I’ve never watched “Location, Location, Location”, and frankly had no idea who Kirstie Allsopp was until Googling her later, but she ably countered with exactly my feelings on Coogan’s thought. People who are not wealthy do not by default begrudge the wealth of others and it is terribly patronising to suggest they do and would be interested in what Coogan saw as a purely vindictive measure. Coogan, millionaire, can in my opinion not possibly speak to the genuine feelings of an entire economic class and if he believes he can, he is a disingenuous moron. Growing up in a happy working-class environment does not a fucking Karl Marx make (excuse my language). Further, he clearly lacks even a microcosm of nuance as he then added to his opinion that people with mansions vote Conservative so of course the Mansion Tax wouldn’t pass… but of course he was the exception that proves the rule (he is the proud owner of the £2.4 million Ovingdean Grange just outside of Brighton) and would be happy to pay up.

I despise this particular comment of the wealthy liberal, usually a celebrity, that he or she would be happy to pay out these extra taxes. The truth is this – if Steve Coogan doesn’t think he is paying enough tax then he is perfectly welcome and able to pay as much as he wants. His occasional activities with the Rainbow Trust and other charities are nice and surely appreciated but is he aware that he can give his money to his local NHS Trust, school board, council or any other public service of his choosing? Given that the Mansion Tax is unlikely to be implemented, and that’s according to Coogan’s own view, I look forward to reading about his multi-hundred thousand pound donations to a variety of local and national bodies.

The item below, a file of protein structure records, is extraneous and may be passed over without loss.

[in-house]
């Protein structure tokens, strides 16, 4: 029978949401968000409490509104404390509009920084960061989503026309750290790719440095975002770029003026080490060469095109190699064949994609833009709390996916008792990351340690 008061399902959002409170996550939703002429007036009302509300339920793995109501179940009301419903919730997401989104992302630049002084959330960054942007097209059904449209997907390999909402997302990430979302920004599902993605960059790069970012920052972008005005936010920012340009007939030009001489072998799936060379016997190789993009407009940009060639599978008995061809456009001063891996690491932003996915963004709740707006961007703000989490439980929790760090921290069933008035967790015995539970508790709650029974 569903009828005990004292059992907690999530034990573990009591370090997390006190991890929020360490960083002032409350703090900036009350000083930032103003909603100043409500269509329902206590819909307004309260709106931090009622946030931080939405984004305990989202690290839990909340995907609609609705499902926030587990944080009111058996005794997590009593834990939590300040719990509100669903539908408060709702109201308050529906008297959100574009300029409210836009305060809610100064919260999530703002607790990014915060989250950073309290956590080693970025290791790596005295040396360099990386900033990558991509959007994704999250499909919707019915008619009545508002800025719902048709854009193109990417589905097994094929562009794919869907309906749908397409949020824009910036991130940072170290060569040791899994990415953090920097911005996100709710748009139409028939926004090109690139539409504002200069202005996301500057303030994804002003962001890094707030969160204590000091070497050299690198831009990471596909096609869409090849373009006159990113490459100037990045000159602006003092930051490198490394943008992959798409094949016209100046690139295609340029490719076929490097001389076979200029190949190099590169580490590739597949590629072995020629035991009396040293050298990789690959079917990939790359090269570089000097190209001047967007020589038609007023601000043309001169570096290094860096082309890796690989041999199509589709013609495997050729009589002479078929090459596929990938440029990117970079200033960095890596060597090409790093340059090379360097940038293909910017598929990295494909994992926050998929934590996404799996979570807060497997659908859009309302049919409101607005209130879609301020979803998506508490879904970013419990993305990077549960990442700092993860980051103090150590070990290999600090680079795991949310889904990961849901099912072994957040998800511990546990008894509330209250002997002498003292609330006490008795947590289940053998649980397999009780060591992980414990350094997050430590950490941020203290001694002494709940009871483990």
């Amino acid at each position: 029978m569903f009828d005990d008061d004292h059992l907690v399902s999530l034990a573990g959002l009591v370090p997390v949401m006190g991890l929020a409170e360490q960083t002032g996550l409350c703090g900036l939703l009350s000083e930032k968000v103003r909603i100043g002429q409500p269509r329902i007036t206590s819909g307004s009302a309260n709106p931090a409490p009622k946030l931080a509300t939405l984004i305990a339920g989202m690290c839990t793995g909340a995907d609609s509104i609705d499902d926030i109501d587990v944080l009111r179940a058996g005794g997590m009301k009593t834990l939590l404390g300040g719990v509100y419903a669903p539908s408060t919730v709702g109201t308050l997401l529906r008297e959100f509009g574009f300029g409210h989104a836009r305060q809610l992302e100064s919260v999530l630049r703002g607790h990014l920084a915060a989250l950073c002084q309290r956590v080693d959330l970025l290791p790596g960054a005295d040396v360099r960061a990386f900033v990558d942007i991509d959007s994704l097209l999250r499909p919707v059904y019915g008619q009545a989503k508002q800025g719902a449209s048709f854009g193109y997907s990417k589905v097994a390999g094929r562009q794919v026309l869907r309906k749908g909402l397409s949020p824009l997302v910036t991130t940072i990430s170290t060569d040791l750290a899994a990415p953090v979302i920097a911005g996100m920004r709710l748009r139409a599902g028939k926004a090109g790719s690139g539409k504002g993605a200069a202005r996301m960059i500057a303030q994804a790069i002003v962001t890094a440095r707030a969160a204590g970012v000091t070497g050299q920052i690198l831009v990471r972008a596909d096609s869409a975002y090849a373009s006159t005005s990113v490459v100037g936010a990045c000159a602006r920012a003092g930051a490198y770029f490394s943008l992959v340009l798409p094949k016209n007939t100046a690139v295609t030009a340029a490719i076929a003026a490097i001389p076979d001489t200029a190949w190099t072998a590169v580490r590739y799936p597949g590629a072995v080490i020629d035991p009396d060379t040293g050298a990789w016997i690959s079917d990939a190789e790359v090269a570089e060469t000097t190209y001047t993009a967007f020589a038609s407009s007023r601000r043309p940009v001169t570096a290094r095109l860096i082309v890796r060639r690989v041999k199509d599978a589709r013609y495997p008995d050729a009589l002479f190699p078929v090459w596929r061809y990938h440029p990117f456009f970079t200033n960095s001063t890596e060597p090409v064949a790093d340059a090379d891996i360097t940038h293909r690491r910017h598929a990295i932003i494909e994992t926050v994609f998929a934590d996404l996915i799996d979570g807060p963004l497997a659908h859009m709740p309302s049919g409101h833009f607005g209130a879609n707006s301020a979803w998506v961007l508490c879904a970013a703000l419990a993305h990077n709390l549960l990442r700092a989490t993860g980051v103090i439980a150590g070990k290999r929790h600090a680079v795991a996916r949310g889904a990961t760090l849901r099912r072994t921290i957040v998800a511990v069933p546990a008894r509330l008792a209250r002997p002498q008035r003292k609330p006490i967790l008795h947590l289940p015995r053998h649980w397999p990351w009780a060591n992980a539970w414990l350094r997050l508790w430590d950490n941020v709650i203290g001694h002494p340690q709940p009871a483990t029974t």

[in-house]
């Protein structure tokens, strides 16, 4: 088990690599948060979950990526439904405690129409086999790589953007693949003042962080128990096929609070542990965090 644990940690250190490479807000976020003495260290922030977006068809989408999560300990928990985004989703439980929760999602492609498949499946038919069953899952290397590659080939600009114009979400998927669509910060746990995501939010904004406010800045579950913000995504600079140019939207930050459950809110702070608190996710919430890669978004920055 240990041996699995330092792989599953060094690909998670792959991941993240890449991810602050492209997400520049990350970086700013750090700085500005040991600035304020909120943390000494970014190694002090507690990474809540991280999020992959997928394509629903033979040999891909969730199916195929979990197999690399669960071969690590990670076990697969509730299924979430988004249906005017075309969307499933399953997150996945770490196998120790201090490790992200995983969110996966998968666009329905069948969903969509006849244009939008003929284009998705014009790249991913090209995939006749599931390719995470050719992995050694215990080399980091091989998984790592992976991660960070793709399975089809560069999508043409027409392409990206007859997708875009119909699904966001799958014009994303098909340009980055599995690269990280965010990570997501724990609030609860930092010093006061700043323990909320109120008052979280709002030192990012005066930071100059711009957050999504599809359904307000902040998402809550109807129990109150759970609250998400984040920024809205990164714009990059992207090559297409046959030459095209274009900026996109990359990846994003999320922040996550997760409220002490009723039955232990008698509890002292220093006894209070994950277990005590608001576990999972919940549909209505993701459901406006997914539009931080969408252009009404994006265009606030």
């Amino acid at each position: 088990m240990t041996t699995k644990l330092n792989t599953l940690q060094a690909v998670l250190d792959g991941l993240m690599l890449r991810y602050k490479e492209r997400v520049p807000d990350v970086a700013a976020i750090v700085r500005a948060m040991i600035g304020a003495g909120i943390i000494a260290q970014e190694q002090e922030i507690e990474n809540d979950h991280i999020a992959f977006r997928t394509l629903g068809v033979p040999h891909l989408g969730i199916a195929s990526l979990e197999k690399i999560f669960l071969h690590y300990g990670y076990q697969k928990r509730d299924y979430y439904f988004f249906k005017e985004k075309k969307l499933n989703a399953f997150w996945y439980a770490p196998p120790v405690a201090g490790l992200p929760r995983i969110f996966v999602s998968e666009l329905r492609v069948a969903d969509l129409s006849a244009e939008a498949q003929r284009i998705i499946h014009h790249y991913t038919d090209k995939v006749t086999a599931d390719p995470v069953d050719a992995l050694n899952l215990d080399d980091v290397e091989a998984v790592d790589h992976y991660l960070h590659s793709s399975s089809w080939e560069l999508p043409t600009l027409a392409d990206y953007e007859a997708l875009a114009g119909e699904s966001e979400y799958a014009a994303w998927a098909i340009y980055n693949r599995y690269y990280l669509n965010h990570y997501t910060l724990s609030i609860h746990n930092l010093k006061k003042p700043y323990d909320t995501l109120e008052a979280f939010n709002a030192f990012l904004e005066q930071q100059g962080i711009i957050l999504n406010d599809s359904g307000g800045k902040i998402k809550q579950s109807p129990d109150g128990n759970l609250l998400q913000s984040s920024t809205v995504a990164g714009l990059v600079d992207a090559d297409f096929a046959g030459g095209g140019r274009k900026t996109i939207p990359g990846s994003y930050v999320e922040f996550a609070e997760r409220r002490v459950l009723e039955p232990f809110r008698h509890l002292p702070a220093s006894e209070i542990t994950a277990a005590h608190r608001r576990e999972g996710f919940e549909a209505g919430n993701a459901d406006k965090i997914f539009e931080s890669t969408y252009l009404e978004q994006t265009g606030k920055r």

At the same time however, I don’t care what Steve Coogan does, the sheer outrage of trying to be a defender of social justice and a super car fetishist at the same time is enough to make an anti-emetic medication vomit.

He spent most of the rest of this episode making similarly stupid statements, along the lines of all Tories believing that everyone not Tory is a “pleb” and that going through private education inevitably makes one a Tory and disqualifies one from public office because how could a toff ever understand the plight of the working man? I could introduce him to a few people. He was vitriolic, unintelligent and ill-informed and I could only chuckle when Dimbleby retorted to his comment that comprehensive schooling did him no harm by asking if it did him any good.

This episode of Question Time caused a small reaction in the journalism pool, notably from Ally Fogg writing for the Guardian. He clearly has a minor case of tumescence for Coogan as he lavished him with praise for his socially agreeable position and describes the actually intelligible (though admittedly uber-Etonian) Rees-Mogg as a “tubular balloon of hereditary privilege” that he would enjoy throwing solid objects at, for saying something he didn’t actually say. Where Rees-Mogg was explaining he wanted state-provided education to be on par with private education so that working in government was more broadly accessible, Mr. Fogg apparently heard, “people with a state school background are simply not up to the job of politics.”

I am tired of the reactionary celebrity or ideologue trying to involve themselves in matters that are totally beyond them. I am even more tired of the notion that the United Kingdom’s antiquated but ever diminishing set of class sensibilities are the responsibility of an oppressive aristocracy. If this episode of Question Time said anything to me it is that, in the least, both sides of the economic line are responsible for this needlessly angry and tribal discourse. I disagree with Rees-Mogg in a number of ways but I respect his intelligence, although often misapplied. I disagree with Coogan in a number of ways but can no longer respect him (where respect was born for his vocal objections to media violations) because he in no way tried to be objective. He stood on his soapbox and spouted unadulterated nonsense.

Featuring: Harriet Harman, Jacob Rees-Mogg, Kirstie Allsopp, Danny Alexander, Steve Coogan

Issues: UK Economic Policy, Public vs Private Education in Government, Andrew Mitchell vs The Met, Rochdale Grooming, Banking and Housing, The Future of the Liberal Democrats